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A leg stent is used to open blocked blood vessels in the leg. The device is typically placed in the artery after a balloon has been expanded to clear out the blockage. This procedure is called an angioplasty. The stent widens after the balloon is blown up and then the balloon and the wires that guide the process are removed from the blood vessel. The stent will then fit snugly in place and the blood is able to flow through it.
Peripheral Artery Disease (PAD) is a condition whereby the arteries begin to narrow due to the build up a fatty material. When this happens, and the physician suspects that a leg stent may be the best treatment option, he will usually insert a needle into a blood vessel in the groin and inject dye into to the body. The dye serves to trace blood flow through the veins. A thin, flexible camera wire is then inserted into the vessel and guided to the area of blockage in the leg. Once the blockage has been noted, the physician will insert the balloon, followed by the leg stent.
There are a number of risks associated with this procedure. Some of these include blood clots in the leg, bleeding at the stent insertion site, damage to the blood vessels and nerves, and misplacement of the stent. Although rare, stroke is also a potential problem.
Prior to placement of a leg stent, the patient may be given relaxation medication and will be requested to lie down on their back on a table. They could also be given a blood thinner. The insertion site will be numbed with a local anesthetic and the balloon catheter inserted. There are a few types of stents that are used for a variety of stent procedures. Stents for peripheral arteries are usually made from a specially designed, thin mesh tubing and can also be covered with a synthetic fabric.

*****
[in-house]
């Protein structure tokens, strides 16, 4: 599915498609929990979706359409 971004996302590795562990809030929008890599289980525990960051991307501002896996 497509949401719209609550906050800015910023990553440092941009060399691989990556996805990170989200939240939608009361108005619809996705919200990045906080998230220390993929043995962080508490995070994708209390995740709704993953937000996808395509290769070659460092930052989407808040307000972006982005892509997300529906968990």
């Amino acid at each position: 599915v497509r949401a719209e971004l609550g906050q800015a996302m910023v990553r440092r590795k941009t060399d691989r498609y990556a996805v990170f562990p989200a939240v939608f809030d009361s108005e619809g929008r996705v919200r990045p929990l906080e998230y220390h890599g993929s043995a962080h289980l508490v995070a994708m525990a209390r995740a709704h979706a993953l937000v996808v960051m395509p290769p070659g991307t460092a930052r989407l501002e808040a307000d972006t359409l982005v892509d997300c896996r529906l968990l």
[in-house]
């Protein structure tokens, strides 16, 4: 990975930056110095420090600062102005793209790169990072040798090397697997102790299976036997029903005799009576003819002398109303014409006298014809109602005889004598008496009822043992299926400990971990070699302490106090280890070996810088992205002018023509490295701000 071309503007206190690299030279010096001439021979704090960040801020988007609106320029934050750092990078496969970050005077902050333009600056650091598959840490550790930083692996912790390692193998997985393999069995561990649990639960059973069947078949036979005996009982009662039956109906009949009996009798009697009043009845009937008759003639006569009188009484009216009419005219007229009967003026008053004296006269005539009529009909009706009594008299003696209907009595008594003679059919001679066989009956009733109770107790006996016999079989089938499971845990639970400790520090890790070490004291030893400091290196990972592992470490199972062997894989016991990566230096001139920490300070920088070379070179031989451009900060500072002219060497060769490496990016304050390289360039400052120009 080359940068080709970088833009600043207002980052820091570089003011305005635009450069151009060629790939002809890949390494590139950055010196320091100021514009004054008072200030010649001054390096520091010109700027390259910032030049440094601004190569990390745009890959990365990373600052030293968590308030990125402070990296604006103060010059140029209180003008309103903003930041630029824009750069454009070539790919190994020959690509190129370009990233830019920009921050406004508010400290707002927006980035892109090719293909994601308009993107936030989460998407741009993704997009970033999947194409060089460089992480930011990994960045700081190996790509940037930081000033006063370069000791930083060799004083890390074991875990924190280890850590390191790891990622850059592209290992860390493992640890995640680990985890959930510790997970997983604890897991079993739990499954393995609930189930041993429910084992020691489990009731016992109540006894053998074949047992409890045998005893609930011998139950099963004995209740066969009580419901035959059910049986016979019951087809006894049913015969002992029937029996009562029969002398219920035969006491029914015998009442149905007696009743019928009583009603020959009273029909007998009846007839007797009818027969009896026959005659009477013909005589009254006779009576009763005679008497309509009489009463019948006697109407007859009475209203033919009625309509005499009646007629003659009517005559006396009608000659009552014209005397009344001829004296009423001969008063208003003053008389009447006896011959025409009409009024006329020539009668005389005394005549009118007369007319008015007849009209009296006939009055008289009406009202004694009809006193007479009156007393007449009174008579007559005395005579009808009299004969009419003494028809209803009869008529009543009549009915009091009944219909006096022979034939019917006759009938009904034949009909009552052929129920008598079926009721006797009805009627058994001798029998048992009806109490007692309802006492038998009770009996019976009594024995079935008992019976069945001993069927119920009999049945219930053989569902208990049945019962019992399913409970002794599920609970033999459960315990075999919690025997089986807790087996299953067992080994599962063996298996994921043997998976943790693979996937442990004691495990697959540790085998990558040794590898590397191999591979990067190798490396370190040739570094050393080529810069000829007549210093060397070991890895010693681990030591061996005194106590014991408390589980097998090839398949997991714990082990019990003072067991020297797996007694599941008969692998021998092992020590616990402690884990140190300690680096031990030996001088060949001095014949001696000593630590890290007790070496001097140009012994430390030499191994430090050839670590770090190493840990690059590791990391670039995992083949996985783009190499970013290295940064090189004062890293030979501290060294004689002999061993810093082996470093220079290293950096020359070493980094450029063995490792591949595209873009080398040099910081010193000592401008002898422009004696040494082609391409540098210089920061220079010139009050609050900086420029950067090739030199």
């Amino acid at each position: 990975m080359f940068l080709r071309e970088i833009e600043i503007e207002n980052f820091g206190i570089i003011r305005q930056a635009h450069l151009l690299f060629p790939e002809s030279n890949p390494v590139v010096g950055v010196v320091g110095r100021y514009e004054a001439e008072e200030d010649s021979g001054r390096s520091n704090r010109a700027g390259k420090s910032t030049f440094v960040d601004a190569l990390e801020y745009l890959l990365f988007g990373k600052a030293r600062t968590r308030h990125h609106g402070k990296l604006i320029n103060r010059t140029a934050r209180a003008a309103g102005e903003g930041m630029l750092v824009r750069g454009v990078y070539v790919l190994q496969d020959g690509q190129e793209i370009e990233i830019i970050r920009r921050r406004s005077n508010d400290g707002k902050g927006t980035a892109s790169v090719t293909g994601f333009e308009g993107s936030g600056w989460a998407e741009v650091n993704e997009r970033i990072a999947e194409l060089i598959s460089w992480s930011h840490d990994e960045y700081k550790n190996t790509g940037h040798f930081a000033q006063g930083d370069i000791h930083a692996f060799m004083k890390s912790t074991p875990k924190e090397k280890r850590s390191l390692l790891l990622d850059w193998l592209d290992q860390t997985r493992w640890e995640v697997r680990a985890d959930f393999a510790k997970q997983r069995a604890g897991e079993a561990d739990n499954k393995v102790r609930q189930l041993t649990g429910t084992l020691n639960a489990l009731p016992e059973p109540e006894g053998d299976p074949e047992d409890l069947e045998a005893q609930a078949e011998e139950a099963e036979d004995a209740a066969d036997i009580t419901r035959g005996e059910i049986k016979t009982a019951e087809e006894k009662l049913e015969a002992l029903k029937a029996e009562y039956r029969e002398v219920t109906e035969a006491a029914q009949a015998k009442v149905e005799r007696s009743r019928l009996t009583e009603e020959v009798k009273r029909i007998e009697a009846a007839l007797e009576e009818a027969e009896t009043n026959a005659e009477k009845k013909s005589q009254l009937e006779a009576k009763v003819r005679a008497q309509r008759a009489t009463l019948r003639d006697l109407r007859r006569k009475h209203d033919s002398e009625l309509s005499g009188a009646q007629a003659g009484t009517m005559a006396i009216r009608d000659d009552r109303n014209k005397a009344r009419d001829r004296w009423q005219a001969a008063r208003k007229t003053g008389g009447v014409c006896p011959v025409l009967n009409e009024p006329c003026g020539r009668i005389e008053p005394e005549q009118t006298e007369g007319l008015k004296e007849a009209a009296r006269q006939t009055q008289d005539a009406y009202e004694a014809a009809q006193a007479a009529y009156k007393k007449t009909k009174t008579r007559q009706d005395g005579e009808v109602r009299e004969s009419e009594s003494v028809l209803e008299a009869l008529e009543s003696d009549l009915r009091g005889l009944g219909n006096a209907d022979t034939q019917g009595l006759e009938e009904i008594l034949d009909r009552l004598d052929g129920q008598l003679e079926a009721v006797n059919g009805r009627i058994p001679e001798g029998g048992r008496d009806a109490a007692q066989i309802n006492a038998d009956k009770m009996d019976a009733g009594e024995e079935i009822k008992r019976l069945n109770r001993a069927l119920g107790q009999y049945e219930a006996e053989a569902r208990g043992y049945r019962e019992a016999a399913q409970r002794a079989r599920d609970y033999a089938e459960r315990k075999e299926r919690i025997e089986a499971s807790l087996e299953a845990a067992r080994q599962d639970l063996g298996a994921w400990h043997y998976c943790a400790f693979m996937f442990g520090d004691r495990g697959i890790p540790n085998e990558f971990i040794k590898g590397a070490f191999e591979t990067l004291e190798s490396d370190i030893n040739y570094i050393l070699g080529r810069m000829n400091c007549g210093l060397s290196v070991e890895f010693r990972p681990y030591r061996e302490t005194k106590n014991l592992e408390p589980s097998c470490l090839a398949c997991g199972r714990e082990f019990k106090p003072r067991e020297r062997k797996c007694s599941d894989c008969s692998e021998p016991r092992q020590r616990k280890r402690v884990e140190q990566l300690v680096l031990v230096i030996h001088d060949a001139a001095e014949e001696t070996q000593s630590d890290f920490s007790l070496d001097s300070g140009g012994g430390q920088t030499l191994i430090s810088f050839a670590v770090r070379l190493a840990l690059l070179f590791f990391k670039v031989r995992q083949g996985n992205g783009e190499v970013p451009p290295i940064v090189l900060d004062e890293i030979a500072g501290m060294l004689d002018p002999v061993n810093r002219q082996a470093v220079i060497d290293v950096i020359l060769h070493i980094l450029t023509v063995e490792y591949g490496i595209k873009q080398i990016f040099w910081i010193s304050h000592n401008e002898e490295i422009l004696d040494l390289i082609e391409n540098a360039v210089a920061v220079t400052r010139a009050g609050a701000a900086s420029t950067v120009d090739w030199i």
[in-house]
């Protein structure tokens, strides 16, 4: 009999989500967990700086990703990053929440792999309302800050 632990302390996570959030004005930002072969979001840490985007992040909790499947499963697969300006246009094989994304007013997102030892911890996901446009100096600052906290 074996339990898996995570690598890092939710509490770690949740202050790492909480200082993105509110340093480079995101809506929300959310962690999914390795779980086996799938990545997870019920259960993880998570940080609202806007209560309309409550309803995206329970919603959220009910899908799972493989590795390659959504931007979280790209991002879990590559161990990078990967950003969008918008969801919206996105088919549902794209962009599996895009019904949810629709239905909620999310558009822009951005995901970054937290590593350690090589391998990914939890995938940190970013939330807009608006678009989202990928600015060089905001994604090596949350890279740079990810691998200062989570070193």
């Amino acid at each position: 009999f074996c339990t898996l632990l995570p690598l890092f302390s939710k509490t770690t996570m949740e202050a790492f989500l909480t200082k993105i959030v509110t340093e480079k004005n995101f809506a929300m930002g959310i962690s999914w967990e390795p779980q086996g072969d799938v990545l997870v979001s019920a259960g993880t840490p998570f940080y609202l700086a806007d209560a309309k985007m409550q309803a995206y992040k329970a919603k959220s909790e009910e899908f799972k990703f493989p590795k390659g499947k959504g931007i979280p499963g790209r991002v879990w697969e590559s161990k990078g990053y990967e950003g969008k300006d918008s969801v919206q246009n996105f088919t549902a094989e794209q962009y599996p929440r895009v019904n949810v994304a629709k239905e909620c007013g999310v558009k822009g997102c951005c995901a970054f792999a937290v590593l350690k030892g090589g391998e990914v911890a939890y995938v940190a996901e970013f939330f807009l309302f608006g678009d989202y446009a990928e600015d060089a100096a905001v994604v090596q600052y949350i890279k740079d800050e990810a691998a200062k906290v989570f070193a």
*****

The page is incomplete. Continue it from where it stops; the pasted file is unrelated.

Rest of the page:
Typically, the stents used for blocked leg arteries are able to slowly release a drug that can prevent clots and fibrosis, or excessive scarring of the vessel wall. This is called a drug-eluting stent. Also known as a “coated” or “medicated” stent, the drug-eluting stent has been successful in reducing further blockages from 25 percent down to the single digits. Anti-clotting drugs, such as aspirin, are usually taken for up to a year after the leg stent is placed. Eventually, the lining of the blood vessel will grow over the stent and incorporate it into the system, eliminating the need for anti-clotting agents.
I had a stent placed in my left leg. I had minimum pain prior to the surgery. Now I am having severe pain in the groin and upper thigh area where the entry was made for the surgery.
The doctor says this is normal and will pass in two or three months!
He said he had to go though the nerve area to place the stent. Now I must suffer though getting better with no pain relief. The pills he gave me cause depression and suicidal side effects! No that you, doc! I will suffer though this on my own!
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